I don't think Jerry can afford to stick with Phillips' milquetoast approach any longer. His laidback demeanor was certainly a breath of fresh air for players following Bill Parcells' demanding four years, but it has run its course.
Phillips can defend his excellent regular-season record all he wants but he'll ultimately be remembered for what his teams accomplished in December and January, which has been virtually nothing.
The part where I defend Jon Daniels
I thought the Rangers general manager took a bold approach to last week's winter meetings in Indianapolis. In a perfect world in which owners haven't defaulted on enormous loans, the Rangers could've kept veteran Kevin Millwood and added the talented right-hander Rich Harden. Unfortunately, that's not the world the Rangers live in as we wait to meet the new ownership group.
In addition to Harden, the Rangers acquired Orioles reliever Chris Ray and Red Sox third baseman Mike Lowell. There's not a sure thing in the bunch, but I still think the Rangers are a better team in 2010 because of the deal.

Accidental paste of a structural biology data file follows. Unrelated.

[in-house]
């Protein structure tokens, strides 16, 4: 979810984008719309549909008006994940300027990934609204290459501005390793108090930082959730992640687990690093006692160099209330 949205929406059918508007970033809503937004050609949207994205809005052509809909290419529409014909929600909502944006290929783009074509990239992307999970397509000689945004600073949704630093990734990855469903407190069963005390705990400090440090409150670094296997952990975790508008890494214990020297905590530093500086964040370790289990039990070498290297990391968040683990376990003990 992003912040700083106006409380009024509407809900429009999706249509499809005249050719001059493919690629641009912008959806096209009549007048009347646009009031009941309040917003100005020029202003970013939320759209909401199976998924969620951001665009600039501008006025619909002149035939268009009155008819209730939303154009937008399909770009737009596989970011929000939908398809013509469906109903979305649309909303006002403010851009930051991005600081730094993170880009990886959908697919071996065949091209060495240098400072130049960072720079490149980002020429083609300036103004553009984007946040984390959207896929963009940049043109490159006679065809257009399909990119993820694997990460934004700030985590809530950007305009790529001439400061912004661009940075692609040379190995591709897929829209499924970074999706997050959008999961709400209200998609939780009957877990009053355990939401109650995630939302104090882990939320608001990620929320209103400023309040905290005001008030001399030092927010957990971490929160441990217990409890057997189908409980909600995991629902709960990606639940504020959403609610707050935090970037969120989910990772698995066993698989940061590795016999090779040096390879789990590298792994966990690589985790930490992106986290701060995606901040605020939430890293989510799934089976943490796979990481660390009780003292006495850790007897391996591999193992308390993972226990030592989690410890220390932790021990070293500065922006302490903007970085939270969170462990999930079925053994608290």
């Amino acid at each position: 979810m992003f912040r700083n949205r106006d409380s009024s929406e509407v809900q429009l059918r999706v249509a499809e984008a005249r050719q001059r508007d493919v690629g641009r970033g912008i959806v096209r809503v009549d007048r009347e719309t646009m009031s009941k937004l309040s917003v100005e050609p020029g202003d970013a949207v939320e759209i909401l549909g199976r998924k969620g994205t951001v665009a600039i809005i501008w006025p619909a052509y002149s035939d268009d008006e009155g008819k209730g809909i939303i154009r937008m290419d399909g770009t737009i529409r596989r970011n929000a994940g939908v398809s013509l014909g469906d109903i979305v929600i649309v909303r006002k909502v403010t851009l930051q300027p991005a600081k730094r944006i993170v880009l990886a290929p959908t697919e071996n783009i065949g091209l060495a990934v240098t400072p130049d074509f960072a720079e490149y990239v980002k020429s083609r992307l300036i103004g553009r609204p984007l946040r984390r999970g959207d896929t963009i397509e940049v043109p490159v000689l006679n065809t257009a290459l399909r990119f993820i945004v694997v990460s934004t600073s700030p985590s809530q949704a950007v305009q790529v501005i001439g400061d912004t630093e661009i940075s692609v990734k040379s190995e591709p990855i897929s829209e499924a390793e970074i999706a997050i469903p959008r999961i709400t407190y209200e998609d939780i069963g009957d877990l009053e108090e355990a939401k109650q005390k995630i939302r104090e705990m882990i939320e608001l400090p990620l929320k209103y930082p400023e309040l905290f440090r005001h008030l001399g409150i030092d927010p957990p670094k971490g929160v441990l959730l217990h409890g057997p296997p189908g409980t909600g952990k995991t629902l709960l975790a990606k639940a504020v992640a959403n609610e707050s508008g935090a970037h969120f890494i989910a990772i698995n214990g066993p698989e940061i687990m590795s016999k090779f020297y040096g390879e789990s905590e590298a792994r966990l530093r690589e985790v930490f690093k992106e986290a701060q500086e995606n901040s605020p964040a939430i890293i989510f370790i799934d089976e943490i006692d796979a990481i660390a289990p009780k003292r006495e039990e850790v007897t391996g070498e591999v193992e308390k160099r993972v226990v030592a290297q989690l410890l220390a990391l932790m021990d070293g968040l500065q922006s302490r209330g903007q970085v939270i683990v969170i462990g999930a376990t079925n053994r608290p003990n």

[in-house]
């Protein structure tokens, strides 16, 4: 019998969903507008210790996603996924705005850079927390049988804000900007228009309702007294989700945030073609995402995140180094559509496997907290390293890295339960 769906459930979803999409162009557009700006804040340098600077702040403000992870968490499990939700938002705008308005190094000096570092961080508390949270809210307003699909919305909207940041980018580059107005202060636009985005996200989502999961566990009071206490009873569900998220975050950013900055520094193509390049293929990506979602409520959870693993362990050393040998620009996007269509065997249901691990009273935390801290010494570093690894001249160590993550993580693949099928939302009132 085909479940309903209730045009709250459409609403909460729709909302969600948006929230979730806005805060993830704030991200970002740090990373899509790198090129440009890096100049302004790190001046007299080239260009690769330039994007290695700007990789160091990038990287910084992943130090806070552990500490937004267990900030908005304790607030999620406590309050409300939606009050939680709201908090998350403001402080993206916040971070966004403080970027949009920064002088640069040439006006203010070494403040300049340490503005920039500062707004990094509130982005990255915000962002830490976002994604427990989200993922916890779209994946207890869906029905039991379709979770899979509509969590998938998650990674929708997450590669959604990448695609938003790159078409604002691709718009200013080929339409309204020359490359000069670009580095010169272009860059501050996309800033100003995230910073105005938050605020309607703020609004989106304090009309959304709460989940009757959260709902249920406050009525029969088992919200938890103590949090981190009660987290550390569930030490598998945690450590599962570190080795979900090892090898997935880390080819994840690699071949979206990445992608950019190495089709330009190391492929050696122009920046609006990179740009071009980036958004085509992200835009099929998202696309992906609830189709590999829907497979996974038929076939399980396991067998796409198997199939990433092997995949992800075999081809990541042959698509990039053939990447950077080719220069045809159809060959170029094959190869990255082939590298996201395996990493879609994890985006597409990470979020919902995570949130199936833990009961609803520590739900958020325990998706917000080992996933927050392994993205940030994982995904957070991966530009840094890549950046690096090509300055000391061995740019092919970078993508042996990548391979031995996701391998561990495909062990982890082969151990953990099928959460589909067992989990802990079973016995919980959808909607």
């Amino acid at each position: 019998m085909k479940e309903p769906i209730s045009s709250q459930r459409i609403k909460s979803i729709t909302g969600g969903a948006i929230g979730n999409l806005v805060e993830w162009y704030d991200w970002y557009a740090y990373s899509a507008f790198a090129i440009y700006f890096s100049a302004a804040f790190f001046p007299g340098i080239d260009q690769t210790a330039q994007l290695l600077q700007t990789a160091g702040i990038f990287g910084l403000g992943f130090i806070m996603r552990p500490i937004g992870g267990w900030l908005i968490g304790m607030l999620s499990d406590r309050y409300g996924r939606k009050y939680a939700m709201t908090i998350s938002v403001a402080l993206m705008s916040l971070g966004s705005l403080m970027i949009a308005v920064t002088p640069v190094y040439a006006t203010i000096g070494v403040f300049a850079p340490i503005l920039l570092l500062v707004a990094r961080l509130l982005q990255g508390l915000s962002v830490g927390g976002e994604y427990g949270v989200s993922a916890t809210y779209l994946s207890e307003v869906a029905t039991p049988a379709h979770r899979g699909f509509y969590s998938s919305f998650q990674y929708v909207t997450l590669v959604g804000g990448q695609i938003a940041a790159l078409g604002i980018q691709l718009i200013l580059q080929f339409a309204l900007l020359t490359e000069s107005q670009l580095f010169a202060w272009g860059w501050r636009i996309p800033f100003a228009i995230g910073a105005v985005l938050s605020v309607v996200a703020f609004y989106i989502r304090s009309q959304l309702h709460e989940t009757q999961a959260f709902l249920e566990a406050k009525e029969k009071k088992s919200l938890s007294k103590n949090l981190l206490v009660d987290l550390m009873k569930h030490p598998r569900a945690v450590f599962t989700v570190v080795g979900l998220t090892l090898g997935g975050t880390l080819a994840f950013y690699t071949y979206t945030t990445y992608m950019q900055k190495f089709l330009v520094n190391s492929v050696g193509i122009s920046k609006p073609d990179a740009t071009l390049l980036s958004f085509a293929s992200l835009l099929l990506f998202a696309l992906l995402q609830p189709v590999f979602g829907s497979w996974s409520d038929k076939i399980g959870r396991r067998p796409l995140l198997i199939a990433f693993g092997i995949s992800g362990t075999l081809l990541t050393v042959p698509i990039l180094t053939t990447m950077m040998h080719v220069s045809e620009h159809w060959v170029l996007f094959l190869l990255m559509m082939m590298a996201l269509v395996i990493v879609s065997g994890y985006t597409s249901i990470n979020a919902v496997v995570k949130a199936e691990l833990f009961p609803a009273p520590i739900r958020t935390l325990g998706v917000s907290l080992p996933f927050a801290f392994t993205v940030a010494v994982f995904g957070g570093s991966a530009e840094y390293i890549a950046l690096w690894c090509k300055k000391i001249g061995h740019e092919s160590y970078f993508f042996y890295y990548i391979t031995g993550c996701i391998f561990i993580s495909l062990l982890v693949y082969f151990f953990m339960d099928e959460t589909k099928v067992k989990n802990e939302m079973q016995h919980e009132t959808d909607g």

Daniels was able to acquire talent without giving up talented players such as Neftali Feliz and Justin Smoak. And by the way, what does it tell you about Josh Johnson that the Marlins reportedly passed on Feliz and Smoak for Johnson? Tells me they're in love with the guy's value. This is not a team that's afraid to move young players.
So who cares if Damp's in a contract year?
About every five years or so, Erick Dampier decides to cash in on his immense talent. It leaves everyone wondering why he's such a stiff the rest of the time, but I'm not going to sit around and complain.
If Dampier can have a double-double every other game, this team's chances of making noise in the playoffs improves exponentially.
And it's not like Damp has the market cornered when it comes to flipping the switch during a contract year. Instead of letting it frustrate you, go ahead and embrace it. Own it.
Matt Mosley writes weekly on the Dallas-Fort Worth sports scene for ESPNDallas.com.